To determine the relationship between the invasiveness of the tested GAS strains and their abilities to bind to laminin, we investigated the adherence of the NI, LI and HI isolates to uncoated and laminin-coated microtitre plates. The proportions of the NI, LI and HI isolates that displayed adherence to uncoated microtitre plates were 98%, 71% and 91%, respectively. In all adherent isolates, the level of adherence was estimated as weak, but the adherence of the NI and HI isolates to the uncoated plates was significantly higher than the adherence displayed by the isolates of the LI group (p 0.001). All of the isolates that were tested displayed adherence to laminin-coated microtitre plates (Table). The overall results showed significantly higher adherence (F = 6.95, p 0.001) of the tested GAS strains to laminin-coated microtitre plates than to uncoated plates. This was noted in all three groups of strains and the ratios of adherence to laminin-coated vs. uncoated plates were as follows: 1.86 in the HI group (t = 15.60, p 0.001), 1.36 in the NI group (t = 19.73, p 0.001) and 1.24 in the LI group (t = 13.35, p 0.001). However, the levels of adherence differed between the different groups of strains, as shown in Table. The majority (54%) of the LI isolates was moderately adherent while most of the NI (47%) and, in particular, HI isolates (77%), were strongly adherent. To our knowledge, this is the first study evaluating differences in adherence to laminin between invasive and noninvasive isolates of GAS; therefore, there are no other previously reported results for direct comparison. Musumeci et al. (2003) showed that the proportion of Streptococcus pyogenes strains that carry the prtF2 gene, which encodes internalisation-associated fibronectin binding protein F2, was significantly higher among asymptomatic carriers than among children with pharyngitis. This suggests the significant contribution of this adhesion to the ability of S. pyogenes to persist in the throats of asymptomatic carriers. Similarly, we found high adherence abilities in isolates obtained from GAS carriers. As far as highly invasive isolates are concerned, the positive correlation between invasiveness and adherence to laminin that was found in our study has also been previously shown for group B Streptococcus (GBS) (Al Safadi et al. 2010). The surface laminin-binding protein was significantly more expressed in invasive GBS strains isolated from the cerebrospinal fluid of neonates with meningitis than in noninvasive strains isolated from the faeces or vaginal swabs of colonised asymptomatic pregnant women (Al Safadi et al. 2010).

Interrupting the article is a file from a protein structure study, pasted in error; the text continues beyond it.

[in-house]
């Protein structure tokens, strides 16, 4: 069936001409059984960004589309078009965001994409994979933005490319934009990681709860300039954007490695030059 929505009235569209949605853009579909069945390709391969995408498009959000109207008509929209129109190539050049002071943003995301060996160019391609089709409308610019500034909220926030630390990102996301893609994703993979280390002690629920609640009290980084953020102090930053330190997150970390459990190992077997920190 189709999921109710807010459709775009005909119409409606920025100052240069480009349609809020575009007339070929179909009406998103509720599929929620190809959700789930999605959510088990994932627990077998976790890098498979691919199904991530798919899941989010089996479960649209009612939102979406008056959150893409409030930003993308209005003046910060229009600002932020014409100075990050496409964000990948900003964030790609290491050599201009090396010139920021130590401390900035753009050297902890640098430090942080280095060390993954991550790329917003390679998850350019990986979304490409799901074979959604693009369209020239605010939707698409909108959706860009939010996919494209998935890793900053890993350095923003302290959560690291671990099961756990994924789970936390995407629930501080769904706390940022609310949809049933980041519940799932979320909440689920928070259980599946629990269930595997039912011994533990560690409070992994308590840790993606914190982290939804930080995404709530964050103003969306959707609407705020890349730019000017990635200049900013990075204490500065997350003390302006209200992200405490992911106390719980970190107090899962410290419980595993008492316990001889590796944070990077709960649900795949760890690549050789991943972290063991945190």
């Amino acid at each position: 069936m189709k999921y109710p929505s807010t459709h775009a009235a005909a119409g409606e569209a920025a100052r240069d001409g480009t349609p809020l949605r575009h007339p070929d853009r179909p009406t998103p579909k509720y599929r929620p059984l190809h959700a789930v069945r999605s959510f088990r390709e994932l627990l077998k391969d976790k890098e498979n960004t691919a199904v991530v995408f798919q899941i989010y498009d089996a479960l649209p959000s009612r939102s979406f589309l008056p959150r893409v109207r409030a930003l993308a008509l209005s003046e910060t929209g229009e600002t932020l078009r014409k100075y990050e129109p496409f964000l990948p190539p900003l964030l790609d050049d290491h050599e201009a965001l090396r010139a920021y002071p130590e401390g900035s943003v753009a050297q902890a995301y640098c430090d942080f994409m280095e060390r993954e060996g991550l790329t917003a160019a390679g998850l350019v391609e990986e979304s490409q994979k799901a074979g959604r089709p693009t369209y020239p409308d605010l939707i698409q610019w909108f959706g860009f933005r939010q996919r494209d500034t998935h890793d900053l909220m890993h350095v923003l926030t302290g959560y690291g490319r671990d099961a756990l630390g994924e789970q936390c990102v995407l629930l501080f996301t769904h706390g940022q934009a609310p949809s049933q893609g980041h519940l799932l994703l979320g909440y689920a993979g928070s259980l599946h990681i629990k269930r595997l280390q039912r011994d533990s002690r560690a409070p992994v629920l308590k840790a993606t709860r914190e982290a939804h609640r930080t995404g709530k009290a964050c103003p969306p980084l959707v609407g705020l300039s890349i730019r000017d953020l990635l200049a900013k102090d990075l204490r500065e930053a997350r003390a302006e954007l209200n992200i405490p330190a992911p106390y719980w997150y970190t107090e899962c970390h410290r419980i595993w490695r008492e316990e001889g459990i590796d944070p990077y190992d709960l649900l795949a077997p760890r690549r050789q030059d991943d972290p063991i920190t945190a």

We investigated the effects of the two most commonly prescribed antibiotics for the treatment of streptococcal infections, penicillin and erythromycin, on the abilities of GAS strains to adhere to laminin. After overnight incubation with ½ MIC quantities of either penicillin or erythromycin, there was a highly significant reduction in adherence to laminin displayed by all three groups of strains (F = 49.26, p 0.001). After antibiotic treatment, strongly adherent NI and HI isolates became moderately or weakly adherent, while moderately adherent isolates of the LI group displayed either weak adherence or no adherence at all (Table). The reductions in adherence were similar in all three groups of strains (F = 1.06, p = 0.375), irrespective of their invasiveness. This is a somewhat surprising result because prior to antibiotic exposure the adherence of the LI strains was significantly lower than the adherence of the NI and HI isolates, both to uncoated and laminin-coated plates. There is no apparent explanation for this finding and it certainly requires further investigation. We can only conclude that the significant reductions in the abilities of the tested strains to adhere to laminin were primarily related to the antibiotic treatments, rather than to differences in their invasiveness. When the effects of penicillin and erythromycin were compared, penicillin decreased adherence to a greater extent than erythromycin in all three groups of strains (tNI = -4.58, pNI 0.001, tLI = -3.28, pLI = 0.002, tHI = -2.88, pHI = 0.009). It should be noted that Tanaka et al. (2005) found no difference between the effects of these two antibiotics on the production of the streptococcal pyrogenic exotoxin B, one of the major laminin adhesins in GAS strains (Hytonen et al. 2001). We can only speculate that the expression of other streptococcal proteins that have been identified as adhesins for laminin, such as Lbp (Terao et al. 2002) and streptococcal hemoprotein receptor (Fisher et al. 2008), was more affected by penicillin than by erythromycin.

In conclusion, this study showed that a relationship exists between adherence to laminin and invasiveness in GAS isolates. Strains that were isolated from GAS carriers and highly invasive GAS strains both had excellent capacities for binding to laminin. Although a direct extrapolation of the results of this in vitro study to a clinical situation in vivo is not possible, our findings (i.e., a significant reduction in the adherence of GAS isolates being attributable to penicillin) support the general recommendation of using penicillin as a first drug in the treatment of infections caused by GAS.

 

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Financial support: Ministry of Education, Science and Technological Development of the Republic of Serbia (ON175039)
+ Corresponding author: This e-mail address is being protected from spambots. You need JavaScript enabled to view it.
Received 10 March 2015
Accepted 1 July 2015